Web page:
The International Ice Hockey Federation has suspended Russia and Belarus from every age category in international play until further notice, the governing body said Monday, marking one of the most resounding sports-related sanctions levied against Russia and its allies since the unprovoked invasion of Ukraine began.
The 2023 World Junior Hockey Championship, which was slated to be played in Novosibirsk and Omsk, will also be pulled out of Russia, the IIHF said, though a new location has not been determined.
“The IIHF is not a political entity and cannot influence the decisions being taken over the war in Ukraine,” Luc Tardiff, the IIHF’s president, said in a statement. “We nevertheless have a duty of care to all of our members and participants and must do all we can to ensure we are able to operate our events in a safe environment for all teams taking part in the IIHF World Championship program.”
The IIHF said it has “not left out the possibility” of further actions impacting other events, but that it hoped for “a swift and peaceful resolution to the war.”
The decision currently impacts the following events:
• 2022 IIHF Continental Cup
• 2022 IIHF Ice Hockey U18 World Championship
• 2022 IIHF Ice Hockey World Championship
• 2022 IIHF Ice Hockey U18 Women’s World Championship
• 2022 IIHF World Junior Championship
• 2022 IIHF Ice Hockey Women’s World Championship
Following the IIHF’s announcement, Hockey Canada released a statement in support of the decision and took it one step further by not allowing Belarus or Russia’s “participation in events held in Canada that do not fall under the IIHF’s jurisdiction.”
The IIHF’s decision comes as sporting bodies and athletes around the world have attempted to navigate the ongoing crisis, issuing restrictions and condemnations that have varied in their intensity.
After FIFA, the highest governing body of soccer in the world, drew swift backlash from European nations for its initial response to Russia’s invasion, it changed course on Monday, banning Russian teams from international competition “until further notice” in a joint statement made with UEFA.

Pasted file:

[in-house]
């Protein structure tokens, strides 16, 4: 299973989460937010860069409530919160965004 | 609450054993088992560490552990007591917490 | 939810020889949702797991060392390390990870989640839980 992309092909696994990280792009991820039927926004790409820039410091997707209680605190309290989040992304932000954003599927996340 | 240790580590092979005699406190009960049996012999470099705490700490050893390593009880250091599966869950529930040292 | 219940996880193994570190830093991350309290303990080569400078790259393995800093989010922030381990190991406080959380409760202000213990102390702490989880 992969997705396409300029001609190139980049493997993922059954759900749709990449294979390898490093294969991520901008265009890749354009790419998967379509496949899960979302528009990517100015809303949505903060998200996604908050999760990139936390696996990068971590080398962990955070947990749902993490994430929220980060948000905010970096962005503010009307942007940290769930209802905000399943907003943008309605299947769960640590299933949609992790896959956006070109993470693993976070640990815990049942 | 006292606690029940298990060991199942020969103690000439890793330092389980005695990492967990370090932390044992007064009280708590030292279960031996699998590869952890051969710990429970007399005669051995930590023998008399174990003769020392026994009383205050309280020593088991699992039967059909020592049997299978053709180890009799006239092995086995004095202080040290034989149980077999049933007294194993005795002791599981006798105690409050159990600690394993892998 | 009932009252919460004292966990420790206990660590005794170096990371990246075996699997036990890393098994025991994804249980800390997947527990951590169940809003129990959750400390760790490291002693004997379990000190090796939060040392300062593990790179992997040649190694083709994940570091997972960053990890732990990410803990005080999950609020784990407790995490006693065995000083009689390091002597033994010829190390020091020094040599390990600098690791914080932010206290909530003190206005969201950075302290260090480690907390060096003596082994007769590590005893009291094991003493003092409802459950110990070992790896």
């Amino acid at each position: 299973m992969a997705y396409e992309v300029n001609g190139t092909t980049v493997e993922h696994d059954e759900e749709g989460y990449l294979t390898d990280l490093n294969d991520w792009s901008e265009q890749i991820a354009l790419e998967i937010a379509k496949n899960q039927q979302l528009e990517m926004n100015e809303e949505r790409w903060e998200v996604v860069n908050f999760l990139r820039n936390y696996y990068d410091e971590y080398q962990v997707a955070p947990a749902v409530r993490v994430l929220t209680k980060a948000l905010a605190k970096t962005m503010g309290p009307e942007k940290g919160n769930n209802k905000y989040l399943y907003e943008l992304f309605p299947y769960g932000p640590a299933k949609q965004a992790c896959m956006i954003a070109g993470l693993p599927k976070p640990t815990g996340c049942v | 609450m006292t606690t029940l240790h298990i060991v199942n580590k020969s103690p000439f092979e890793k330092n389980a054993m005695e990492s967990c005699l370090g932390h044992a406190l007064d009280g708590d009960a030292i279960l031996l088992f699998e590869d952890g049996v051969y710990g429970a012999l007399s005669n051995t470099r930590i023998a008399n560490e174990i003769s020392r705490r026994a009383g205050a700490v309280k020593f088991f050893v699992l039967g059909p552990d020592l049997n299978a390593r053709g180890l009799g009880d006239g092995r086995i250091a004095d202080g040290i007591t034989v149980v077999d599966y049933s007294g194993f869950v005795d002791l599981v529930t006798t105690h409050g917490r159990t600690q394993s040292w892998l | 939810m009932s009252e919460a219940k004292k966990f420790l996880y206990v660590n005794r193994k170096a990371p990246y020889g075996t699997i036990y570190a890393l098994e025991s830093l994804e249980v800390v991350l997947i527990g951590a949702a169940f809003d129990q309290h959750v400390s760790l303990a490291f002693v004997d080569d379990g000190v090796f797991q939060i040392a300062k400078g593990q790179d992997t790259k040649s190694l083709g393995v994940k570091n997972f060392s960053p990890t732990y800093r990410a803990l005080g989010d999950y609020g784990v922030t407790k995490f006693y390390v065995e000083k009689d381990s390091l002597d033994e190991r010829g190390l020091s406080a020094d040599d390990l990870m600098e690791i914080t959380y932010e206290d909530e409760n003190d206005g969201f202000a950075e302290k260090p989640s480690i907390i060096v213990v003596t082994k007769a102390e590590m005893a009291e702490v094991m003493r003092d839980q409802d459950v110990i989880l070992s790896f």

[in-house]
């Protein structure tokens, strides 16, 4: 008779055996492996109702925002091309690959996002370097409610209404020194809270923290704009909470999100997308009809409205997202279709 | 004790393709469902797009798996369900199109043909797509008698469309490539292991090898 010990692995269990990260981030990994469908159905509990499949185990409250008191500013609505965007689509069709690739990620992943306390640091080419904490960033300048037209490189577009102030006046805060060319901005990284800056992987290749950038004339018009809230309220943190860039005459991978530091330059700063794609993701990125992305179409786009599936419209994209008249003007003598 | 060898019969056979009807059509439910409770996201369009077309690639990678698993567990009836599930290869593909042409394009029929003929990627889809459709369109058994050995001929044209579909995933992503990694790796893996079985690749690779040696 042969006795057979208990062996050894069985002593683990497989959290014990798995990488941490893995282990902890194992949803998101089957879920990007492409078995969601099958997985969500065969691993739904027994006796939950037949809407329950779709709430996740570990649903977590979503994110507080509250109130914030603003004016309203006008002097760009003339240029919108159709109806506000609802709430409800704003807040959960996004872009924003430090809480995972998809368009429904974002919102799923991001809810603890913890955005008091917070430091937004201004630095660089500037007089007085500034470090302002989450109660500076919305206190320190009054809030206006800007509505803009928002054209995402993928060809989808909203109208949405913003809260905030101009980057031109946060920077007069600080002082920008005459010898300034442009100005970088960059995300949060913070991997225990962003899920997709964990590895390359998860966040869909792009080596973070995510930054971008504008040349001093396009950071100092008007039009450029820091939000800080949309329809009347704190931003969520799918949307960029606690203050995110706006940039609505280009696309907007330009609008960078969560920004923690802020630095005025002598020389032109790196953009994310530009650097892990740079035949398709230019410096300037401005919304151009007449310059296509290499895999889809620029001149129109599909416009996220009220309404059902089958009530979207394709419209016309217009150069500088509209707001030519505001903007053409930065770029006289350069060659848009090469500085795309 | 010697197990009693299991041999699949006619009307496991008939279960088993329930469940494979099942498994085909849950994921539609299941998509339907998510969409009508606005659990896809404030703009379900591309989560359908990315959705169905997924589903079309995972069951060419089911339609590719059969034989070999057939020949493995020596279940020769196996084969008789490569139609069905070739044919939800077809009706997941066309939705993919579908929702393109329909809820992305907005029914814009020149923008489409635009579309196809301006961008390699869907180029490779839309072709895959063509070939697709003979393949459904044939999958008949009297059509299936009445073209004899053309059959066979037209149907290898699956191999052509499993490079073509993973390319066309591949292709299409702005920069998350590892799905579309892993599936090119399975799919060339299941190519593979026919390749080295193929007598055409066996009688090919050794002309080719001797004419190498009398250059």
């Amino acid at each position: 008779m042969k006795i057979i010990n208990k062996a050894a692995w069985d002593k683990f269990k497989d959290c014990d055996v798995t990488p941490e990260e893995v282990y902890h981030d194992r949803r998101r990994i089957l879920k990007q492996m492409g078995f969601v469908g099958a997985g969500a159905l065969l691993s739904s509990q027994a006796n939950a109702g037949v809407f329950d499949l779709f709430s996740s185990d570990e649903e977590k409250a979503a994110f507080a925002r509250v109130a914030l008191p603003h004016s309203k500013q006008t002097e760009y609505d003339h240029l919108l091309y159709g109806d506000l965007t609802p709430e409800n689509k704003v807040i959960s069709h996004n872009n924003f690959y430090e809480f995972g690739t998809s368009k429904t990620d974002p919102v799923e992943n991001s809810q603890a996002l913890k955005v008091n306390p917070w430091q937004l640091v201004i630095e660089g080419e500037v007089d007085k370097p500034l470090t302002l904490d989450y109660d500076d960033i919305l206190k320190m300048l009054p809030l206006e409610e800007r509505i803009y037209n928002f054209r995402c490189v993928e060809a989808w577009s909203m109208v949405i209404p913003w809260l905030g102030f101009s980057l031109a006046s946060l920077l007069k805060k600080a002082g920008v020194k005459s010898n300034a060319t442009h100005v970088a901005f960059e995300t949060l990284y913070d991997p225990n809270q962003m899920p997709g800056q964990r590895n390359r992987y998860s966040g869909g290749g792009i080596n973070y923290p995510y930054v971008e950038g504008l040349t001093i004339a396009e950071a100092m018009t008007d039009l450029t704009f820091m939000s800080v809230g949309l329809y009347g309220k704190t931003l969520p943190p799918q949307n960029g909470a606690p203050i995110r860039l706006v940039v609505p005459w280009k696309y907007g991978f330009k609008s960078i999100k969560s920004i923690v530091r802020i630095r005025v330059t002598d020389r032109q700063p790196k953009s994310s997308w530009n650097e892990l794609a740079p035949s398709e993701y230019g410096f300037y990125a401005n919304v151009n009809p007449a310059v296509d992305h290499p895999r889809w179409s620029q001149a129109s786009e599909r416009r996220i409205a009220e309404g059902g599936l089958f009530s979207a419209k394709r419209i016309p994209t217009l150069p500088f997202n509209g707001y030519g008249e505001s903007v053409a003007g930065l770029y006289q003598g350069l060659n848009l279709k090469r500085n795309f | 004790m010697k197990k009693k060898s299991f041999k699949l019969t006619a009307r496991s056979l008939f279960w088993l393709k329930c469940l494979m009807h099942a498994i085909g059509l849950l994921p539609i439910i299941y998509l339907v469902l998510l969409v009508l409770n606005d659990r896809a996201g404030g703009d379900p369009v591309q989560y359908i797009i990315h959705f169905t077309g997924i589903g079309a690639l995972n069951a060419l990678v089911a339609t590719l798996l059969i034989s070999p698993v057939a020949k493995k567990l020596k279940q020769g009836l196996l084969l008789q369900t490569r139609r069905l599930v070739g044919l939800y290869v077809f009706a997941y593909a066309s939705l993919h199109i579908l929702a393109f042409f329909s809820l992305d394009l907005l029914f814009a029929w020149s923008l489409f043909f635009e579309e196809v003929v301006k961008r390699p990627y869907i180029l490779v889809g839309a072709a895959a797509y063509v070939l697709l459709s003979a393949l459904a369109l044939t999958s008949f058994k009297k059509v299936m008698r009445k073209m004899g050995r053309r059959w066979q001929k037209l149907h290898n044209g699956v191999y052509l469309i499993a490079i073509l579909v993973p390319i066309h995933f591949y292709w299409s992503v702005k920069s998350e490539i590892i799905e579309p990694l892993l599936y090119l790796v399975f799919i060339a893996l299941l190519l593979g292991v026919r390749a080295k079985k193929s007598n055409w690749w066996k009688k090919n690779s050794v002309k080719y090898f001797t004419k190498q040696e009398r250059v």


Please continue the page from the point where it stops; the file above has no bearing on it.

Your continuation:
“Football is fully united here and in full solidarity with all the people affected in Ukraine,” FIFA said in its statement. “Both Presidents hope that the situation in Ukraine will improve significantly and rapidly so that football can again be a vector for unity and peace amongst people.”
Earlier on Monday, the International Olympic Committee’s executive board urged sports federations and event organizers to bar Russian and Belarusian athletes and officials from competitions. The recommendation came mere days before the Paralympics are set to begin on March 4. When doing so wasn’t possible for “organizational or logistical” reasons, the IOC said everything in an organizer’s power should be done to ensure that “no athlete or sports official from Russia or Belarus be allowed to take part under the name of Russia or Belarus.”
According to the International Paralympic Committee, most of Russia’s 71 athletes are set to compete and will have arrived in Beijing by Tuesday.
Russia and Belarus continuing to participate in the Paralympics comes despite an open letter from Ukrainian athletes calling for the two countries to be banned from international sport, stemming from a “clear breach of the Olympic and Paralympic Charters” that “must be met with strong sanctions.”
The IOC also withdrew the Olympic Order — the highest award it can give, recognizing efforts worthy of merit in the cause of sport — from “all persons who currently have an important function in the government of the Russian Federation,” including president Vladimir Putin.
Some high-profile athletes, from Russia and elsewhere in the world, have weighed in on the conflict as well.
Canadian hockey legend Hayley Wickenheiser posted a picture on Twitter of a woman holding up a middle finger and wrote “this pretty much sums up how the world feels about your sanctions.” and to “Get out of bed with Putin and lead!”